Companies should also implement preventative measures to reduce contamination in the first place. These steps include Tacky Mats®, air showers, and shoe covers that keep debris from reaching the cleanroom environment in the first place.

    The floor isn’t the only surface that suffers from contamination. It’s just as important to wipe down work surfaces, gowning areas and benches, pass-thrus, walls, and windows. Vertical surfaces can capture contaminants circulated through the air and may also become contaminated at high touch points. 

    We recommend using wipes and sponges that are specifically designed for cleanroom applications. These cleaning tools have less breakable fibers and are much less likely to create debris. Lint-free 70% IPA wipes, in particular, present minimal risk of debris. HEPA filter hand dryers are also available.

    Liberty Industries distributes cleaning materials for a variety of different cleanroom environments. We carefully source and recommend products that help our customers maintain their cleanroom’s rating. Some of the products we provide include:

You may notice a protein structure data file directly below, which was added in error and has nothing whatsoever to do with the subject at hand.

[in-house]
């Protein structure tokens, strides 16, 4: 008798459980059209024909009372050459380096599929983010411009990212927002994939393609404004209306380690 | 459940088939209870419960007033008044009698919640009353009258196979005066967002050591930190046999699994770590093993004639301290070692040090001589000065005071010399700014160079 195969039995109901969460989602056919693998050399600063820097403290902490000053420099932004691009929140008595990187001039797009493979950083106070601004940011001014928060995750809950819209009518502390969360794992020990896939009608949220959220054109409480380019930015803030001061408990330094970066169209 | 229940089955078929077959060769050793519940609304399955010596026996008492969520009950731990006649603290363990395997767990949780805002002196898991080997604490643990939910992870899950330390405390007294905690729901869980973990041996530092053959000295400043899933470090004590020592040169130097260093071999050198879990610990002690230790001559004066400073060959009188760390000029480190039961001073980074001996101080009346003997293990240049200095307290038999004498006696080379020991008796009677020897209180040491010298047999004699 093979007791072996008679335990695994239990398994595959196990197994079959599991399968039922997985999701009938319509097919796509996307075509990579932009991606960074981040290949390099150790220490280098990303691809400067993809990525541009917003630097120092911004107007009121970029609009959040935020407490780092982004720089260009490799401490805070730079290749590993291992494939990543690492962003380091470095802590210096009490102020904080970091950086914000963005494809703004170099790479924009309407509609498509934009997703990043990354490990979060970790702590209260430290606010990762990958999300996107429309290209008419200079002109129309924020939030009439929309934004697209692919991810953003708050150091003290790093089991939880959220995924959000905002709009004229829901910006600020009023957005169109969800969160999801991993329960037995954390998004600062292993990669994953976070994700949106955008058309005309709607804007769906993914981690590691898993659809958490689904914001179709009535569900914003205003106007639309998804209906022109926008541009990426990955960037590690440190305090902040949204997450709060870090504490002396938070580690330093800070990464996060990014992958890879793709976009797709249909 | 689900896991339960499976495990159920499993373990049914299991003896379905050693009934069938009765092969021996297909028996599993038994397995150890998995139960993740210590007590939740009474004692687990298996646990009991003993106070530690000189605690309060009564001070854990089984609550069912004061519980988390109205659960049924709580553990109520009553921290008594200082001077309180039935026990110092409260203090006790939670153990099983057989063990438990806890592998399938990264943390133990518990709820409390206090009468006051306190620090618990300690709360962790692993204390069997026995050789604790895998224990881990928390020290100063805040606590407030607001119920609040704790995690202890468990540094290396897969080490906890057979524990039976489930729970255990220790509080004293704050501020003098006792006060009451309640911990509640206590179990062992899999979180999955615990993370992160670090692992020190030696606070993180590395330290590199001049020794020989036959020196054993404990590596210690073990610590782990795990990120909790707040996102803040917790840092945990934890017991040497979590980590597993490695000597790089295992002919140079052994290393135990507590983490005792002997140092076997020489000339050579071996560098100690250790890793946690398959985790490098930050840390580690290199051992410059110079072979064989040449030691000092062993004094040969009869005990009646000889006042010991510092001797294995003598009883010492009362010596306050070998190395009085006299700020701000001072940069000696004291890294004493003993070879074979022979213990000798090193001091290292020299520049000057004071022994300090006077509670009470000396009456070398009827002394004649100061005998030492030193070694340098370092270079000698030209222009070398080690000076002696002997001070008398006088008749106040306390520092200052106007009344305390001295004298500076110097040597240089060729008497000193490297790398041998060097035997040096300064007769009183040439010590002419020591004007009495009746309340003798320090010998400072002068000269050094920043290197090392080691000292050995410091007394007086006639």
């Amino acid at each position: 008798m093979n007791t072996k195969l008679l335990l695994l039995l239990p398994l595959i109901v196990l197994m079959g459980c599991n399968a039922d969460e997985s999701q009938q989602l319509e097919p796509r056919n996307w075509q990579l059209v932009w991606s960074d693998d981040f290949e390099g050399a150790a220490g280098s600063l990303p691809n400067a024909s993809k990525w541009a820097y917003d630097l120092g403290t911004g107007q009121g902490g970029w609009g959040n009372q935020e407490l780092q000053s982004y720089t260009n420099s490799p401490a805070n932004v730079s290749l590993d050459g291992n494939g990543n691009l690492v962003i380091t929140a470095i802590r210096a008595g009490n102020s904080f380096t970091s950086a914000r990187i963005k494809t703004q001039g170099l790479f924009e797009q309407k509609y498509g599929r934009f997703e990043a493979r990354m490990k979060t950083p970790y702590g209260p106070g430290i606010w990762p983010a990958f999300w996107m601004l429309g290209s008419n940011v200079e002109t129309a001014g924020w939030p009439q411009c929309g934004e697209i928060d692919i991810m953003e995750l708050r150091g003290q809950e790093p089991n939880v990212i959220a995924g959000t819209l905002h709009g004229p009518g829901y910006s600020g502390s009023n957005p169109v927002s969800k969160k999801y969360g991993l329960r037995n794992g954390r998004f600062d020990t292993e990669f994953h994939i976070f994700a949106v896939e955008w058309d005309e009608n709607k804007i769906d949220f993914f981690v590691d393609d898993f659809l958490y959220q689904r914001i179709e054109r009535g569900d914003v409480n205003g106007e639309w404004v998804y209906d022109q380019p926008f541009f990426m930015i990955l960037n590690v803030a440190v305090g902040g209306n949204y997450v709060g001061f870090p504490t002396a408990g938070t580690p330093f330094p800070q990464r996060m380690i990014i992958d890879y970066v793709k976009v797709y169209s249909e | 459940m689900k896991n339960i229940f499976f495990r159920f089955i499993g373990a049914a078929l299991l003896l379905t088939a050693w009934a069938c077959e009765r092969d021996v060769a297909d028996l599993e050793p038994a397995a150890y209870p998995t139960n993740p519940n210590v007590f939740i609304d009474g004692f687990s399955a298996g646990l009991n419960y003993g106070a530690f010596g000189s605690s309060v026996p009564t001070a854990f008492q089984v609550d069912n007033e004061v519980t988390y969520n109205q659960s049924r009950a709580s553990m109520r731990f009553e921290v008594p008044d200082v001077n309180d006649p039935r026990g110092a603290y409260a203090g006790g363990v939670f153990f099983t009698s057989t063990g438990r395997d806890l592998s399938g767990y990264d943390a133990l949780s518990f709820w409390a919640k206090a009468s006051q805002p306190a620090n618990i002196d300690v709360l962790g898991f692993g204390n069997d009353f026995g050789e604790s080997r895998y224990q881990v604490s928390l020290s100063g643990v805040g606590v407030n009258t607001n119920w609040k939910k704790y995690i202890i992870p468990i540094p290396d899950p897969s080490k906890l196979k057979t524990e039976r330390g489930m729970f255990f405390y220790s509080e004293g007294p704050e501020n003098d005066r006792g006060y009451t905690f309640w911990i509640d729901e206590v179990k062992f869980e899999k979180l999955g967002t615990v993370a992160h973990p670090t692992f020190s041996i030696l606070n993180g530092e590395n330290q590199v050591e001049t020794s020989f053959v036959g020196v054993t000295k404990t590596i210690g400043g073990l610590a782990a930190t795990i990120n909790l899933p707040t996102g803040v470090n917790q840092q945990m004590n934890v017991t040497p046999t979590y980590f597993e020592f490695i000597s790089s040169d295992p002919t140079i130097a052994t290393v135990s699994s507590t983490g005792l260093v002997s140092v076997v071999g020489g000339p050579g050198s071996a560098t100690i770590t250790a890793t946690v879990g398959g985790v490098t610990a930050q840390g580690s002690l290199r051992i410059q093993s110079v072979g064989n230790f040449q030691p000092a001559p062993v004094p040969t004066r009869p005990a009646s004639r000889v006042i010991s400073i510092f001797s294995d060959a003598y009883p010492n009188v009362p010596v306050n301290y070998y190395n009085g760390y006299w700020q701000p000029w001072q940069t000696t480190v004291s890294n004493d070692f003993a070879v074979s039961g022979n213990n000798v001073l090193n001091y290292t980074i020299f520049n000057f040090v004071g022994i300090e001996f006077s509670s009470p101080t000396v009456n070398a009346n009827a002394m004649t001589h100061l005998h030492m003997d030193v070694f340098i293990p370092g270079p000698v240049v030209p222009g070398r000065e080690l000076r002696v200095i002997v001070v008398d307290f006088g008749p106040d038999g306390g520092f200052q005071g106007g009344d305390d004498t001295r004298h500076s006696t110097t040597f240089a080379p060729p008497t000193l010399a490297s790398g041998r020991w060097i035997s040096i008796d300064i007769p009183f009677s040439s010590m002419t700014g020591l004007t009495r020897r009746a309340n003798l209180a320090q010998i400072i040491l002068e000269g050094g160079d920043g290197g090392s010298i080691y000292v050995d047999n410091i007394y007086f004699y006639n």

• LIB8312 Sterile IPA  30/70, 12 oz, 16/cs
    • CRF440 Cleaning agent, 20 oz 
    • 8025 Econowipe, 9 x 9 wipes, 6 tubs/cs, 300 per tub 
    • LN-10 Urethane sponges
    • HEPA filter vacuums such as our CRV 7347 model

    Additional Cleanroom Maintenance

    Keeping your cleanroom in spec should be one of your facility’s top priorities. Additional steps your team can take to ensure high-quality production and testing conditions include:

    • Instituting a regular schedule of daily, weekly, and monthly cleaning tasks.
    • Using polycarbonate shields when lubricating equipment that prevent the lubricant from contaminating the space.
    • Maintaining positive-pressure airflow before, during, and after cleaning procedures.
    • Keeping detailed records about acceptable margins of contamination and the cleanroom’s adherence to standards of cleanliness.
    • Ensuring workers having the necessary gowns, gloves, shoe covers, and other shielding materials to reduce contamination during cleaning procedures.